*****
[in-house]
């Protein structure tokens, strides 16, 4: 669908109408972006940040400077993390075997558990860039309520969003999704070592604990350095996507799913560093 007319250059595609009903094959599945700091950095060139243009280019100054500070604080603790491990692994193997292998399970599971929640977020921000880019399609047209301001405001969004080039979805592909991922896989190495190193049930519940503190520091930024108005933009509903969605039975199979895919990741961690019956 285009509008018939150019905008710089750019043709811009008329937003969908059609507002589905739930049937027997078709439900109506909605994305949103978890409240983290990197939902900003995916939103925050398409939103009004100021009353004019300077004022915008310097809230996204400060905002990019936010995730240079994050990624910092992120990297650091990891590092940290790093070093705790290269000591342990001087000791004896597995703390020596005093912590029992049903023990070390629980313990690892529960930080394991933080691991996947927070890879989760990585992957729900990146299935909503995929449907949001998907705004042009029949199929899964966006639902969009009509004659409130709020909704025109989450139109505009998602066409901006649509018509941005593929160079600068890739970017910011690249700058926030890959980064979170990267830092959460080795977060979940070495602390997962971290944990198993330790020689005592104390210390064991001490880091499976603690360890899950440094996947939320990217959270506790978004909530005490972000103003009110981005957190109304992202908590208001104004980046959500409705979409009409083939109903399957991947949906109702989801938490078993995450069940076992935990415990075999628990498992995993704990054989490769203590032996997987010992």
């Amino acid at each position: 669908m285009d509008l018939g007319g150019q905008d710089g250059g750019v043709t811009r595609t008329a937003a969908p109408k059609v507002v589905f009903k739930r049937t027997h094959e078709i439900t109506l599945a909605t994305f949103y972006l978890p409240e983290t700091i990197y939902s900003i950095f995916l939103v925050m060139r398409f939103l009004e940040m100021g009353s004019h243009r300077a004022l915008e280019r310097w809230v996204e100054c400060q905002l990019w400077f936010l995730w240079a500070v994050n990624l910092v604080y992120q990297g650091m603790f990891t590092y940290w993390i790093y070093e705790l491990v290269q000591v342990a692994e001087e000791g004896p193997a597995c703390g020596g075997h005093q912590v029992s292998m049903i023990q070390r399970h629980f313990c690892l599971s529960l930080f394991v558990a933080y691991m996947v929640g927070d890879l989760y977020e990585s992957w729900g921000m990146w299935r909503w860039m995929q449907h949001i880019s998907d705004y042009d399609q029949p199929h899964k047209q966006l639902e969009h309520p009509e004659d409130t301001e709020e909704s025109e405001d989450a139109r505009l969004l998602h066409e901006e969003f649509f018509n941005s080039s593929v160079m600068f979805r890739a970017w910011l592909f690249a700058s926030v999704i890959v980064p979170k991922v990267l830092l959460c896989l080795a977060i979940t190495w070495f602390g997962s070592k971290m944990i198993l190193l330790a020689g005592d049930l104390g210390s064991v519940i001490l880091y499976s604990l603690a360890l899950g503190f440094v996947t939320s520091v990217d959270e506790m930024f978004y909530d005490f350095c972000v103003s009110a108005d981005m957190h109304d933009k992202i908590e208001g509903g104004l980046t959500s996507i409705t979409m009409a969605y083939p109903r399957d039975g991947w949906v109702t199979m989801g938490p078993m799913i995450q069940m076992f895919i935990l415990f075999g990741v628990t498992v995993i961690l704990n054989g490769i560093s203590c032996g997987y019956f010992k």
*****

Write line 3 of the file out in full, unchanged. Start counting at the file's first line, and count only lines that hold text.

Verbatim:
């Amino acid at each position: 669908m285009d509008l018939g007319g150019q905008d710089g250059g750019v043709t811009r595609t008329a937003a969908p109408k059609v507002v589905f009903k739930r049937t027997h094959e078709i439900t109506l599945a909605t994305f949103y972006l978890p409240e983290t700091i990197y939902s900003i950095f995916l939103v925050m060139r398409f939103l009004e940040m100021g009353s004019h243009r300077a004022l915008e280019r310097w809230v996204e100054c400060q905002l990019w400077f936010l995730w240079a500070v994050n990624l910092v604080y992120q990297g650091m603790f990891t590092y940290w993390i790093y070093e705790l491990v290269q000591v342990a692994e001087e000791g004896p193997a597995c703390g020596g075997h005093q912590v029992s292998m049903i023990q070390r399970h629980f313990c690892l599971s529960l930080f394991v558990a933080y691991m996947v929640g927070d890879l989760y977020e990585s992957w729900g921000m990146w299935r909503w860039m995929q449907h949001i880019s998907d705004y042009d399609q029949p199929h899964k047209q966006l639902e969009h309520p009509e004659d409130t301001e709020e909704s025109e405001d989450a139109r505009l969004l998602h066409e901006e969003f649509f018509n941005s080039s593929v160079m600068f979805r890739a970017w910011l592909f690249a700058s926030v999704i890959v980064p979170k991922v990267l830092l959460c896989l080795a977060i979940t190495w070495f602390g997962s070592k971290m944990i198993l190193l330790a020689g005592d049930l104390g210390s064991v519940i001490l880091y499976s604990l603690a360890l899950g503190f440094v996947t939320s520091v990217d959270e506790m930024f978004y909530d005490f350095c972000v103003s009110a108005d981005m957190h109304d933009k992202i908590e208001g509903g104004l980046t959500s996507i409705t979409m009409a969605y083939p109903r399957d039975g991947w949906v109702t199979m989801g938490p078993m799913i995450q069940m076992f895919i935990l415990f075999g990741v628990t498992v995993i961690l704990n054989g490769i560093s203590c032996g997987y019956f010992k």